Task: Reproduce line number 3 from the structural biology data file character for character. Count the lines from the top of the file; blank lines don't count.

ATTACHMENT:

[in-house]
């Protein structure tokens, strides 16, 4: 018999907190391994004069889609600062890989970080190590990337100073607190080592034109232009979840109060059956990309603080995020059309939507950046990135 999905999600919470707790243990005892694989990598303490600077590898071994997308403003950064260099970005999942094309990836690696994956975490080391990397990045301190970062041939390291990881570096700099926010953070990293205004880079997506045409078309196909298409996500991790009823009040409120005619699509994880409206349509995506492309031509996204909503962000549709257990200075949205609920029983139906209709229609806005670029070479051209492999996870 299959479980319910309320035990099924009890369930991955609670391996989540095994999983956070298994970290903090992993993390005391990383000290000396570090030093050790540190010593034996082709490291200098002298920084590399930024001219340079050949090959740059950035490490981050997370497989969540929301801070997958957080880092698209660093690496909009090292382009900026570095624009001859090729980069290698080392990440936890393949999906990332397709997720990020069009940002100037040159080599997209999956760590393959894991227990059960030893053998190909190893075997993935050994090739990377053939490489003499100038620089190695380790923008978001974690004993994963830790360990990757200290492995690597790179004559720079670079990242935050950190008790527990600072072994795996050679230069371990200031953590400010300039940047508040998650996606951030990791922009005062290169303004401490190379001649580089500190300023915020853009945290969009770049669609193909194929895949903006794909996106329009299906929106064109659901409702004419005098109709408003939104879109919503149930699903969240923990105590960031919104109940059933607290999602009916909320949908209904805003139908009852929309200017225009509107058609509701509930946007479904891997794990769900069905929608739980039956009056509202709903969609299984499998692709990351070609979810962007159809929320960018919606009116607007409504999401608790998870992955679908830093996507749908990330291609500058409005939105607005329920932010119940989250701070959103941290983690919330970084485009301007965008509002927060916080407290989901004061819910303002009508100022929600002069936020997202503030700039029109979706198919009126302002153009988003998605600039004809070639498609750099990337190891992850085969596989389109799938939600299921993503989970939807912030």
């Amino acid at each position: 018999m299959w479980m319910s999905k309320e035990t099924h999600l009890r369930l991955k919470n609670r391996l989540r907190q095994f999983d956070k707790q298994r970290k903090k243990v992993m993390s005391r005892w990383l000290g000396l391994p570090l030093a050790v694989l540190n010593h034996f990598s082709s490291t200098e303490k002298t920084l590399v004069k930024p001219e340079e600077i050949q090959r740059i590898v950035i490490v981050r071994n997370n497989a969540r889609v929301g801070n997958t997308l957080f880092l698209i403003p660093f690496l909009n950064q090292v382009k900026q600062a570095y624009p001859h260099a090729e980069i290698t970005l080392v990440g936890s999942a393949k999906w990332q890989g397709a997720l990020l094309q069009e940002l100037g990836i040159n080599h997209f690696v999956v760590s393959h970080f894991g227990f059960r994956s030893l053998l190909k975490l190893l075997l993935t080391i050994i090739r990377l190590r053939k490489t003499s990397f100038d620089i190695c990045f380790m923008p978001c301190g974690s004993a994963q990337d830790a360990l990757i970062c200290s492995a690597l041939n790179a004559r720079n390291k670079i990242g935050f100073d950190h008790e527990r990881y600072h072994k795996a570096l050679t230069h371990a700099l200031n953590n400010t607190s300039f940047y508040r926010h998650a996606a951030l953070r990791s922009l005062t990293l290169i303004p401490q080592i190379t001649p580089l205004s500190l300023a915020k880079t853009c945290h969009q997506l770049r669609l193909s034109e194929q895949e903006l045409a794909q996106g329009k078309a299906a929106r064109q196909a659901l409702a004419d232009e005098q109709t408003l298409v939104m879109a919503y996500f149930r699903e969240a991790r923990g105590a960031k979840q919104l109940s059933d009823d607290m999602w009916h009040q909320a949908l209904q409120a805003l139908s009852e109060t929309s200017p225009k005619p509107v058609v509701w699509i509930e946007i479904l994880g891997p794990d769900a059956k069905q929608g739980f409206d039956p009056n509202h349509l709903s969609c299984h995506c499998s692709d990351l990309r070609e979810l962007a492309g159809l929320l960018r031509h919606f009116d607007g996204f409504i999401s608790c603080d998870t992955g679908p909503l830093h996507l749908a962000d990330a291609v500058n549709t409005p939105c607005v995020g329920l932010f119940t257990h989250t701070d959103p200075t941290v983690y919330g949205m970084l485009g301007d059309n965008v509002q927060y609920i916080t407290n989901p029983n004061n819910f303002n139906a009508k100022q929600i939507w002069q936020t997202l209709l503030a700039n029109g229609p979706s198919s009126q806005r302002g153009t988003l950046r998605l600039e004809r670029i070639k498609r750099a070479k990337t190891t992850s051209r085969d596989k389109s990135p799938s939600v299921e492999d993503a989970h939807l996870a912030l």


């Amino acid at each position: 018999m299959w479980m319910s999905k309320e035990t099924h999600l009890r369930l991955k919470n609670r391996l989540r907190q095994f999983d956070k707790q298994r970290k903090k243990v992993m993390s005391r005892w990383l000290g000396l391994p570090l030093a050790v694989l540190n010593h034996f990598s082709s490291t200098e303490k002298t920084l590399v004069k930024p001219e340079e600077i050949q090959r740059i590898v950035i490490v981050r071994n997370n497989a969540r889609v929301g801070n997958t997308l957080f880092l698209i403003p660093f690496l909009n950064q090292v382009k900026q600062a570095y624009p001859h260099a090729e980069i290698t970005l080392v990440g936890s999942a393949k999906w990332q890989g397709a997720l990020l094309q069009e940002l100037g990836i040159n080599h997209f690696v999956v760590s393959h970080f894991g227990f059960r994956s030893l053998l190909k975490l190893l075997l993935t080391i050994i090739r990377l190590r053939k490489t003499s990397f100038d620089i190695c990045f380790m923008p978001c301190g974690s004993a994963q990337d830790a360990l990757i970062c200290s492995a690597l041939n790179a004559r720079n390291k670079i990242g935050f100073d950190h008790e527990r990881y600072h072994k795996a570096l050679t230069h371990a700099l200031n953590n400010t607190s300039f940047y508040r926010h998650a996606a951030l953070r990791s922009l005062t990293l290169i303004p401490q080592i190379t001649p580089l205004s500190l300023a915020k880079t853009c945290h969009q997506l770049r669609l193909s034109e194929q895949e903006l045409a794909q996106g329009k078309a299906a929106r064109q196909a659901l409702a004419d232009e005098q109709t408003l298409v939104m879109a919503y996500f149930r699903e969240a991790r923990g105590a960031k979840q919104l109940s059933d009823d607290m999602w009916h009040q909320a949908l209904q409120a805003l139908s009852e109060t929309s200017p225009k005619p509107v058609v509701w699509i509930e946007i479904l994880g891997p794990d769900a059956k069905q929608g739980f409206d039956p009056n509202h349509l709903s969609c299984h995506c499998s692709d990351l990309r070609e979810l962007a492309g159809l929320l960018r031509h919606f009116d607007g996204f409504i999401s608790c603080d998870t992955g679908p909503l830093h996507l749908a962000d990330a291609v500058n549709t409005p939105c607005v995020g329920l932010f119940t257990h989250t701070d959103p200075t941290v983690y919330g949205m970084l485009g301007d059309n965008v509002q927060y609920i916080t407290n989901p029983n004061n819910f303002n139906a009508k100022q929600i939507w002069q936020t997202l209709l503030a700039n029109g229609p979706s198919s009126q806005r302002g153009t988003l950046r998605l600039e004809r670029i070639k498609r750099a070479k990337t190891t992850s051209r085969d596989k389109s990135p799938s939600v299921e492999d993503a989970h939807l996870a912030l």